In combination, these factors mean that the opportunities for misunderstanding have perhaps become greater than ever. We are in a world where there is far more communication, but of much lower quality. Broadcasting to a wide audience is not the same as communicating – and often leaves us struggling to recover from the perceptions or reactions that were created. Similarly, we struggle to know which groups or networks to join, which sources will provide new ideas and opportunities to learn.  

For a community involved in establishing and performing against business commitments, the ability to coordinate across varied perspectives and reconcile differences is fundamental to our success. Our readiness to share learning and experiences and to be open to the knowledge and ideas of others is also fundamental to our personal and organizational progress. These are tasks we simply cannot perform without good communication skills. That is why we must re-learn how to undertake effective communications in today’s networked world. It is not optional; it is a dependency for answering that fundamental question: “What value have you added?”

  1. Hello Tim,
    I enjoyed your article and I couldn’t agree with you more. More and more are we being copied on mediocre e-mail communications and people are more and more unaware of the value (or lack of value) they are generating by communicating inappropriately. In this new era of communicating and managing, people have to be taught that communication consists of a message, how the message is phrased or formulated, how it is delivered (in person, over the phone, via e-mail, via a blog) and that the impact of the message is based on the combination of all these factors. If our generation thinks that there is a growing issue that needs to be addressed, watch the teenagers on the bus or the subway text-message to their friends on a constant basis – Just imagine what their management style & communication style may be like if we don’t stay on top of this potential communication dilemma….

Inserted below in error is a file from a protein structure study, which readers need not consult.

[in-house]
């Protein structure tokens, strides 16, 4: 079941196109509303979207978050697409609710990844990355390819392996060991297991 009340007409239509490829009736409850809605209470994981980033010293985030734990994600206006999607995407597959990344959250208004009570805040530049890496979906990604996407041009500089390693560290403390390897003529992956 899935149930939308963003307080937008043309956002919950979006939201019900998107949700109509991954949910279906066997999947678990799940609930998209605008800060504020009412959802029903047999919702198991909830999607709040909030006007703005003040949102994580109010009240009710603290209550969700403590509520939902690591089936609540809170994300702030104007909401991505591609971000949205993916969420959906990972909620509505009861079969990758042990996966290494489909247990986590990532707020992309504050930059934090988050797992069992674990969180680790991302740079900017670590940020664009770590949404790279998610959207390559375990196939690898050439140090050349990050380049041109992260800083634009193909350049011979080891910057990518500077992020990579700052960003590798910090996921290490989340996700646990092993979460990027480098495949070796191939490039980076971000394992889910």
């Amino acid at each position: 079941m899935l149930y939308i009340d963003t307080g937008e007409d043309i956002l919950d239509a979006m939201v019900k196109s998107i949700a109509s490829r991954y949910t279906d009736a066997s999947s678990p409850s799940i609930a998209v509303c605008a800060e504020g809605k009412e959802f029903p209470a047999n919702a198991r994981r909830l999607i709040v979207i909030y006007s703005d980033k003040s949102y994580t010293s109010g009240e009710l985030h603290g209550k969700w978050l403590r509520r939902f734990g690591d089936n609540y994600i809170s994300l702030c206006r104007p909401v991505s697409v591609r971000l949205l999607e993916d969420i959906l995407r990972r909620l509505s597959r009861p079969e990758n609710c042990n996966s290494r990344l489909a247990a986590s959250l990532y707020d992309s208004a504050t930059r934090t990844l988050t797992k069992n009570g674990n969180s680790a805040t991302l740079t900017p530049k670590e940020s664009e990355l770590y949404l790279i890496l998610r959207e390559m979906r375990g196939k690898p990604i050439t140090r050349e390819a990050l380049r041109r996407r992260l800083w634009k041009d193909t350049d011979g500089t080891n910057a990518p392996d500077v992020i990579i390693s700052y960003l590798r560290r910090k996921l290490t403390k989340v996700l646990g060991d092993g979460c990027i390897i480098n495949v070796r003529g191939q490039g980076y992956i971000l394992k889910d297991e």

• Thanks Andy. Of course, us bloggers have to be alert to the fact that we are often adding to the problem of overload!

  2. Tim, very interesting article. As an ‘old-school’ communicator, I have recently been climbing the learning curve of social networking and, particularly, to evaluate for myself its role in effective business communications.

    Attempting to distinguish ‘white noise’ hype from the reality of exchanging information of genuine value, I have been struck by the ‘socialist’ nature of networking in an online community. By that, I mean everyone has an equal voice and organisational hierarchies are (apparently) flattened instantaneously.

    This is mostly a good thing I believe, but as organisational boundaries disappear due to the network effect then so too does the culture and style that regulates and informs participants about how best to get things done within their frame(s) of reference. Overload is a problem, of course, but it is countered by immediate access to vast amounts of information and opinion. However, doesn’t this require participants to me even more discriminating about what they read and react to?